De Novo Point Mutations, Revealed by Whole-Exome Sequencing, Are Strongly Associated with Autism Spectrum Disorders

Thursday, May 17, 2012
Sheraton Hall (Sheraton Centre Toronto)
10:00 AM
S. Sanders1 and M. W. State2, (1)Genetics, Yale University, New Haven, CT, (2)Yale University School of Medicine, New Haven, CT, United States
Background: Multiple studies have confirmed the contribution of rare variations in chromosomal structure to the risk for Autism Spectrum Disorders (ASD). Large, multigenic de novo copy number variations (CNVs) have been found in 5-10% of probands from families with only a single affected individual, carrying markedly greater risks than those associated with common genetic polymorphisms. However, the overall contribution of de novo single nucleotide variants (SNVs) to ASD remains to be characterized.

Objectives: To assess the frequency and distribution of de novo single nucleotide variants (SNVs) in ASD affected individuals and in their unaffected siblings; to determine if de novo SNVs carry risk for ASD; and to identify specific disease associated de novo SNVs.

Methods: Whole-exome sequencing was performed on 872 individuals in 224 families selected from the Simons Simplex Collection (SSC). These were made up of 200 quartet families (father, mother, probands with ASD and unaffected sibling) and 24 trio families (father, mother and proband). De novo variants were predicted from the sequencing data and confirmed by PCR and Sanger sequencing.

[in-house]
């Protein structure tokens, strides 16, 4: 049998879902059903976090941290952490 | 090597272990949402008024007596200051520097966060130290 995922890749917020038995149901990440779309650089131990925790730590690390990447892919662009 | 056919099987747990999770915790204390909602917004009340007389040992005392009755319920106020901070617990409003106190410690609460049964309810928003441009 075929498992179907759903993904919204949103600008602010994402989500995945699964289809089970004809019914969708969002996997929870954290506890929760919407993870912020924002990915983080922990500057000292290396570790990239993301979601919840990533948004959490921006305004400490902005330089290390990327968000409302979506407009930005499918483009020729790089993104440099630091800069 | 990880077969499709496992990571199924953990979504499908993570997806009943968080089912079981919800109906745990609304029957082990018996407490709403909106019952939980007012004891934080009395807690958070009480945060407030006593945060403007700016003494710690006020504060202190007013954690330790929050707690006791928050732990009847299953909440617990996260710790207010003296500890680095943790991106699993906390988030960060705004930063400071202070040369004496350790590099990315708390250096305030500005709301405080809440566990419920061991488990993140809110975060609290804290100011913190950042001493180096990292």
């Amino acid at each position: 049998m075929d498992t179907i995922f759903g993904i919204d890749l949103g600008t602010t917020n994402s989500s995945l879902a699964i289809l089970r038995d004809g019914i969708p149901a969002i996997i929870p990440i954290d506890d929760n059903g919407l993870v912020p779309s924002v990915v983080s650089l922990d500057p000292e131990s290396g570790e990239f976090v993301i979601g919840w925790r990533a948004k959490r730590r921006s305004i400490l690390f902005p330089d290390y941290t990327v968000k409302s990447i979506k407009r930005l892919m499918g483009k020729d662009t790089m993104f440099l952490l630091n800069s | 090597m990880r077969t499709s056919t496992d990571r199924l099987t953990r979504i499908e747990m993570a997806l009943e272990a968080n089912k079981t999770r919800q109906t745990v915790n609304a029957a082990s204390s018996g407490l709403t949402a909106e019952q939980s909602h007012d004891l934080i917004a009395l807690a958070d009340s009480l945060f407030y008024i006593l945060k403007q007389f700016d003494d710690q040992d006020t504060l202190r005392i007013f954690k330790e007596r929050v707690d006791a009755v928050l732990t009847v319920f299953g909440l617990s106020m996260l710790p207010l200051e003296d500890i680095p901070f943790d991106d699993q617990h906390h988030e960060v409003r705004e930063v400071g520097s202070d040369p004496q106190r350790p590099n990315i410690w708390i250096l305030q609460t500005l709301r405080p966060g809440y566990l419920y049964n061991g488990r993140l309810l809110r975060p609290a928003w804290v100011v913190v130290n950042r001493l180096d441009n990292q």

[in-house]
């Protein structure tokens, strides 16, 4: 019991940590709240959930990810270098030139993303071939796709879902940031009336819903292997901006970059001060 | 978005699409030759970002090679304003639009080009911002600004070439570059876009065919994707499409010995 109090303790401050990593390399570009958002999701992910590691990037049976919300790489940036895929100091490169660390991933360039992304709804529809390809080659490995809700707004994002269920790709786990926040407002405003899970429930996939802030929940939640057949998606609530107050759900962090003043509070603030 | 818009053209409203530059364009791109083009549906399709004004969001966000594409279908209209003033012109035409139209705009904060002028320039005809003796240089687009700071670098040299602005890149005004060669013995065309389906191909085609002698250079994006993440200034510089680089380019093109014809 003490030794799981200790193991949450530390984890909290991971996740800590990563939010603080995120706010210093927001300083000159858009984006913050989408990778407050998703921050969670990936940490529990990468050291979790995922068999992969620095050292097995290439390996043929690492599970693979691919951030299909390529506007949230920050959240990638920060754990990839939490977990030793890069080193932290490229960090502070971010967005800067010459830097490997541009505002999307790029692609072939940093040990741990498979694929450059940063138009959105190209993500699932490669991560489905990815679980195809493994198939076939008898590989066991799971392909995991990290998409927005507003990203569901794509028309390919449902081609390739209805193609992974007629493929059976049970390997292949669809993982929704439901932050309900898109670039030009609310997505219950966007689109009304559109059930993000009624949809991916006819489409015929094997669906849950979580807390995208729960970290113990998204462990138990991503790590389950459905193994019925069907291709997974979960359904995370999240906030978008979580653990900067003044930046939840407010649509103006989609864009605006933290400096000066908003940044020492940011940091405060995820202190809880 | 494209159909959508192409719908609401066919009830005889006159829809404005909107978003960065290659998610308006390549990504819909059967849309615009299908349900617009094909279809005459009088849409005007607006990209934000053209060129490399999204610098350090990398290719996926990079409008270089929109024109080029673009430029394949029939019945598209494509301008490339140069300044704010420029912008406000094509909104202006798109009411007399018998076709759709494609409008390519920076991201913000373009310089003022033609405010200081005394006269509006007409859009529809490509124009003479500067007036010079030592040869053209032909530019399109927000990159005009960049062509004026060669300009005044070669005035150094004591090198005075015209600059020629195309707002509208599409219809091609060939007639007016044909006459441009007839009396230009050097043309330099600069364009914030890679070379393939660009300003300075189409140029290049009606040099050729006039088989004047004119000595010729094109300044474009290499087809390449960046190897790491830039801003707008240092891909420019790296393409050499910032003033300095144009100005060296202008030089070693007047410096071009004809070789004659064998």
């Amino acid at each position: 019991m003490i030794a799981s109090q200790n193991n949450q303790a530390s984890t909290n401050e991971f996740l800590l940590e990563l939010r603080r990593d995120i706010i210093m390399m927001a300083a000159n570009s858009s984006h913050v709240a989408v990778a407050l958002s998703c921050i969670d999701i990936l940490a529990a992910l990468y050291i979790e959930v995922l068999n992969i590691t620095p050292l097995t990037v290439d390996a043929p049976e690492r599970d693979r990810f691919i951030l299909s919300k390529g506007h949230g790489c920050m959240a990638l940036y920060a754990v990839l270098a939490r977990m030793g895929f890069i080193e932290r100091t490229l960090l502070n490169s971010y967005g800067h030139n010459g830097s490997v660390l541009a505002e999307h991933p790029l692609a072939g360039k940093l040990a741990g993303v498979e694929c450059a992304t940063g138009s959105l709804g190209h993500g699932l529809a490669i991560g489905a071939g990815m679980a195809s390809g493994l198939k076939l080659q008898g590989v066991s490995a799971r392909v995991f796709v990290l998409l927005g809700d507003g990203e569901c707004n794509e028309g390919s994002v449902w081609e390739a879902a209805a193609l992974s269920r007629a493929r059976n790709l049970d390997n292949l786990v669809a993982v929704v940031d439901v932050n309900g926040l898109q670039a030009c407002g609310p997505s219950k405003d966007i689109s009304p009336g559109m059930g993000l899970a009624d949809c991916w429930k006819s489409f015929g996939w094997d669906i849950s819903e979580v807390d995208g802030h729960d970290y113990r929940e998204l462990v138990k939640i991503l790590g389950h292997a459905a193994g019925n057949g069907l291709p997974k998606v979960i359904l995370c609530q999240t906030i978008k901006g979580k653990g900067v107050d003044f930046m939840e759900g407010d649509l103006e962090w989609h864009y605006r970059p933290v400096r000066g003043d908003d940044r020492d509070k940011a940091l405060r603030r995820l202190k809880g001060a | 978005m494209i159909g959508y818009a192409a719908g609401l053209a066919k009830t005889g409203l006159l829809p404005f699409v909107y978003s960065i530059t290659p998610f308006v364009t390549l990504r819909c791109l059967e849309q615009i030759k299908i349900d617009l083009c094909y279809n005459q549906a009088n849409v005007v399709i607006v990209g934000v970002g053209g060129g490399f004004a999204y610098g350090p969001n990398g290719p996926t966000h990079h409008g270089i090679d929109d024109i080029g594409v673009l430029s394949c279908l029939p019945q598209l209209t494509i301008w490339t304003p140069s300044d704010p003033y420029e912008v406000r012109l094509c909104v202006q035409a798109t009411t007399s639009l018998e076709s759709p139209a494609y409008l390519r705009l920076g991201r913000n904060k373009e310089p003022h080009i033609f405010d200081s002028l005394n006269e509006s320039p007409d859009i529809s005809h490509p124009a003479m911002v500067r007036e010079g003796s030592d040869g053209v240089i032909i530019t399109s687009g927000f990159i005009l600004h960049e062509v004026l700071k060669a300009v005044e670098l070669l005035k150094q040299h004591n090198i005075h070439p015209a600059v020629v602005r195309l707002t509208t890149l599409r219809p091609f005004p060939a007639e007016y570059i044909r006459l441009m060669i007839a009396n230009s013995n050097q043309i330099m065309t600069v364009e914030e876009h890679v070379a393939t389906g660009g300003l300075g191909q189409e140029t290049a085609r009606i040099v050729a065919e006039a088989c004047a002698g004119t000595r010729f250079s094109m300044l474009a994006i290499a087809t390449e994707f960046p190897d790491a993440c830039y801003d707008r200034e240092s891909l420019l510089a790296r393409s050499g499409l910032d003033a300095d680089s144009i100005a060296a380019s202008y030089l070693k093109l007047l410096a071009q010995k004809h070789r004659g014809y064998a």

Results: We found that de novo, non-synonymous SNVs are significantly more common in probands than in unaffected siblings (p=0.01; OR=1.88; 95%CI: 1.08-3.28). This difference is more significant when we consider only those non-synonymous mutations present in brain-expressed genes (p=0.006; OR=2.15; CI: 1.10-4.20). In probands we estimate that at least 19% of all de novo SNVs, 41% of non-synonymous de novo SNVs in brain-expressed genes and 77% of nonsense/splice site mutations in brain-expressed genes carry risk for ASD. Based on the de novo mutation rate observed in unaffected siblings, we demonstrate that the observation of multiple independent de novo non-synonymous SNVs in the same brain-expressed gene among unrelated probands can reliably differentiate risk alleles from neutral substitutions. In the current study, among a total of 279 identified de novo coding mutations, there is only a single instance in probands, and none in siblings, in which two independent nonsense substitutions disrupt the same gene, SCN2A (Sodium Channel, Voltage-Gated, Type II, Alpha Subunit), a result that is unlikely by chance (p=0.01).

Conclusions: In simplex families de novo SNVs carry risk for ASD. This risk is most readily apparent for non-synonymous variants and in brain-expressed genes. Specific mutations can be associated with ASD by virtue of multiple observations from different samples in the same gene and this approach offers a clear route to identify multiple ASD risk-associated genes in larger cohorts.

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